NEW DELHI (Reuters) - Shares in Indian state-run financial firms named in a bribery scandal fell sharply on Thursday, a day after eight top officials were arrested in India’s third biggest corruption scandal in the past few months.
The Delhi-based Central Bureau of Investigation (CBI) said on Wednesday the officials received bribes valued at hundreds of millions of dollars.
The arrests come on the heels of an alleged multi-billion dollar telecoms corruption scam that has forced the telecoms minister to resign and has paralyzed the Indian parliament.
The government and one of the companies whose executive was arrested said the alleged corruption were of an individual nature.
“It is an insignificant amount... it is individual personal greed, it is not systematic failure,” R. Gopalan, secretary financial services told NDTV broadcaster late on Wednesday.
Those arrested included the chief executive of LIC Housing Finance and senior officials at state-run Central Bank of India, Punjab Natinal Bank and Bank of India, the CBI said.
Shares in LIC Housing Finance fell more than 10 percent, while Punjab National Bank and Bank of India were down 3 percent and 2.3 percent respectively. Stocks later rebounded.
Government officials contacted by Reuters said there were no special meetings planned to discuss the bribery case. The officials, who asked to remain anonymous, said the federal investigative agency CBI would be handling the case.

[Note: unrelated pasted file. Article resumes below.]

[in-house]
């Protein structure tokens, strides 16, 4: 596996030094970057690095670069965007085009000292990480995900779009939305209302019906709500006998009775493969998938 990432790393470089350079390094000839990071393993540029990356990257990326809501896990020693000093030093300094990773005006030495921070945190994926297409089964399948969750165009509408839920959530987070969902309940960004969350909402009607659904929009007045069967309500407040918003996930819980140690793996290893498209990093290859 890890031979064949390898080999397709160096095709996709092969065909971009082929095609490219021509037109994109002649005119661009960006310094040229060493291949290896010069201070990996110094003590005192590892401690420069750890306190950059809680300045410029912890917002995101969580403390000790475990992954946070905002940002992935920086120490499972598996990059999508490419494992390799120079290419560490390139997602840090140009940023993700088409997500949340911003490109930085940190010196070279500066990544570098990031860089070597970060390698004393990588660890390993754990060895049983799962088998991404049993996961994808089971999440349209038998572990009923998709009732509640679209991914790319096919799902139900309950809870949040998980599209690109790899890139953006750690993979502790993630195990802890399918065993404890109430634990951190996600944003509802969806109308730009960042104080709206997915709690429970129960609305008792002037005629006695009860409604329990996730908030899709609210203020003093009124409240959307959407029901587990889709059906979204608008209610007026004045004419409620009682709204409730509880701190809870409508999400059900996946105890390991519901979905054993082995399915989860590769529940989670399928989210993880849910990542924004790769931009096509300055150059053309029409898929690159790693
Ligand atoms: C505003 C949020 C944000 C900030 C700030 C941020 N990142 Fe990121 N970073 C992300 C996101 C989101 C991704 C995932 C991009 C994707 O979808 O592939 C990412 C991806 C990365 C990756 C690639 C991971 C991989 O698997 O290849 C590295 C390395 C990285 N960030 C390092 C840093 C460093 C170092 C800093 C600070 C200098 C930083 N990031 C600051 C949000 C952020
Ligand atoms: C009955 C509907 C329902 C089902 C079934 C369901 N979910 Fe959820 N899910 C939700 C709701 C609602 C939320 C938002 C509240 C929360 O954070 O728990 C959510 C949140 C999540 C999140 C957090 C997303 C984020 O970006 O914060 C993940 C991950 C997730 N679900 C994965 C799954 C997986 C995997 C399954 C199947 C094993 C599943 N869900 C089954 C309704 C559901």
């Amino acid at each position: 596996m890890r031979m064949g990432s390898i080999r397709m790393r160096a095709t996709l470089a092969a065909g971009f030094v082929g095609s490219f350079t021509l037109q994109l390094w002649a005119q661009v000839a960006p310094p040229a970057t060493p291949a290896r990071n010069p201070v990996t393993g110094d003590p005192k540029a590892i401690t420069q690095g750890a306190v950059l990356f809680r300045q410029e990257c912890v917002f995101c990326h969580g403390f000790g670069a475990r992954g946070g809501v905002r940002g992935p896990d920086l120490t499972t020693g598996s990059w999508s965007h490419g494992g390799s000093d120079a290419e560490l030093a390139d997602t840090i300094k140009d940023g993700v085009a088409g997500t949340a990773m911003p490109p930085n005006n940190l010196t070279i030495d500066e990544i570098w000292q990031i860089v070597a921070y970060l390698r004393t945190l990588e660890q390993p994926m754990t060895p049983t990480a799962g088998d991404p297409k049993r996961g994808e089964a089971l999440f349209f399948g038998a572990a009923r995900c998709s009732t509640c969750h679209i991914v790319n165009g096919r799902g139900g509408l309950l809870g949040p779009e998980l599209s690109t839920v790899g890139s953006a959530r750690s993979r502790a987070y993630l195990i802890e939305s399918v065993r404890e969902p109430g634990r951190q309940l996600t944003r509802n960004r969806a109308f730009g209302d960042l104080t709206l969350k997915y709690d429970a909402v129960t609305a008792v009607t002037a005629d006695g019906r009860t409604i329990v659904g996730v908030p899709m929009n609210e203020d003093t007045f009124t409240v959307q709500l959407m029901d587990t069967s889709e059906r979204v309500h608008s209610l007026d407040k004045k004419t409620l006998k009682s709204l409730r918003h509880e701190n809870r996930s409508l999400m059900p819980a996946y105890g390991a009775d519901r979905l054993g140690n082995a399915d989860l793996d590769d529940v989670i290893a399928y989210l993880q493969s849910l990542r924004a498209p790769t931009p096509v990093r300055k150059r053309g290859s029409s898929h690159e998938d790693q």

The individuals under arrest received bribes from private finance firm Money Matters Financial Services, which acted as a “mediator and facilitator” of corporate loans and other facilities, the CBI said on Wednesday.
The CBI did not provide financial details of the charges. Analysts said many corporate houses could also be probed for possible involvement.
Analysts said they did not expect any major repercussions from the scandal, although the government is already on the defensive over a separate telecoms scandal and a corruption scam involving the Commonwealth Games last October.
“We don’t think it’ll turn into a major political issue, although the Indian government’s reputation has been damaged,” said Taipei-based Michael Huang, portfolio manager of Yuanta India Fund.
“Banking shares and the broader stock market will continue to be hit. We’ll take this chance to buy Indian shares at dips,” he said.
Telecoms Minister Andimuthu Raja was forced to resign more than a week ago after a state audit accused his ministry of selling licenses and spectrum too cheaply in 2007-2008, potentially depriving the state of $39 billion in revenues.
The opposition has disrupted business in parliament since November 9, demanding the Congress party-led coalition government agrees to a full parliamentary investigation into alleged corruption in the telecoms ministry.
That has weakened the government’s ability to move key economic measures and delayed legislation, although the government is not at risk of collapsing.
Corruption has long been a major problem in Asia’s third-largest economy, although the recent scandals are seen as among the biggest in the country’s history.
“Anyone who has been an investor in India, has to be familiar with issues like these,” Vikas Pershad, Chief Executive of Veda Investments in Chicago.
“This would lead to preference toward quality stocks in the near term, but the larger picture is attractive. The long-term growth story is intact,” Pershad said.
Reporting by Jui Chakravorty, Devidutta Tripathy and Ami Shah; ; Editing by Paul de Bendern